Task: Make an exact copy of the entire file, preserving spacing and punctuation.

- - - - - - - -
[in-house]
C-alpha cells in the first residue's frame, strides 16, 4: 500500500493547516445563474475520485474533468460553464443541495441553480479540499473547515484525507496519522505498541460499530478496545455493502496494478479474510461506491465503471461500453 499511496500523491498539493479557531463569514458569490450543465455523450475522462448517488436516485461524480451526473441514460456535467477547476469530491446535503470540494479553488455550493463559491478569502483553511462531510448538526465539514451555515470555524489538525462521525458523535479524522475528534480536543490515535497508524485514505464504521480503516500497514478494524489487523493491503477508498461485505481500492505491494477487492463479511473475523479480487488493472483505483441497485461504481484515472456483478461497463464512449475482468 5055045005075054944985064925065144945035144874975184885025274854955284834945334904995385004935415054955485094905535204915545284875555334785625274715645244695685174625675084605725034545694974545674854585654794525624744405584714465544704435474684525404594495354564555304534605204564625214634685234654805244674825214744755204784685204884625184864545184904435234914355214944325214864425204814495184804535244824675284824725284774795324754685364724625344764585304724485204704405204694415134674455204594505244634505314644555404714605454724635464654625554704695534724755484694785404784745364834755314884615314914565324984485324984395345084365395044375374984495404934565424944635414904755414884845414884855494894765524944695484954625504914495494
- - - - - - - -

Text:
[in-house]
C-alpha cells in the first residue's frame, strides 16, 4: 500500500493547516445563474475520485474533468460553464443541495441553480479540499473547515484525507496519522505498541460499530478496545455493502496494478479474510461506491465503471461500453 499511496500523491498539493479557531463569514458569490450543465455523450475522462448517488436516485461524480451526473441514460456535467477547476469530491446535503470540494479553488455550493463559491478569502483553511462531510448538526465539514451555515470555524489538525462521525458523535479524522475528534480536543490515535497508524485514505464504521480503516500497514478494524489487523493491503477508498461485505481500492505491494477487492463479511473475523479480487488493472483505483441497485461504481484515472456483478461497463464512449475482468 5055045005075054944985064925065144945035144874975184885025274854955284834945334904995385004935415054955485094905535204915545284875555334785625274715645244695685174625675084605725034545694974545674854585654794525624744405584714465544704435474684525404594495354564555304534605204564625214634685234654805244674825214744755204784685204884625184864545184904435234914355214944325214864425204814495184804535244824675284824725284774795324754685364724625344764585304724485204704405204694415134674455204594505244634505314644555404714605454724635464654625554704695534724755484694785404784745364834755314884615314914565324984485324984395345084365395044375374984495404934565424944635414904755414884845414884855494894765524944695484954625504914495494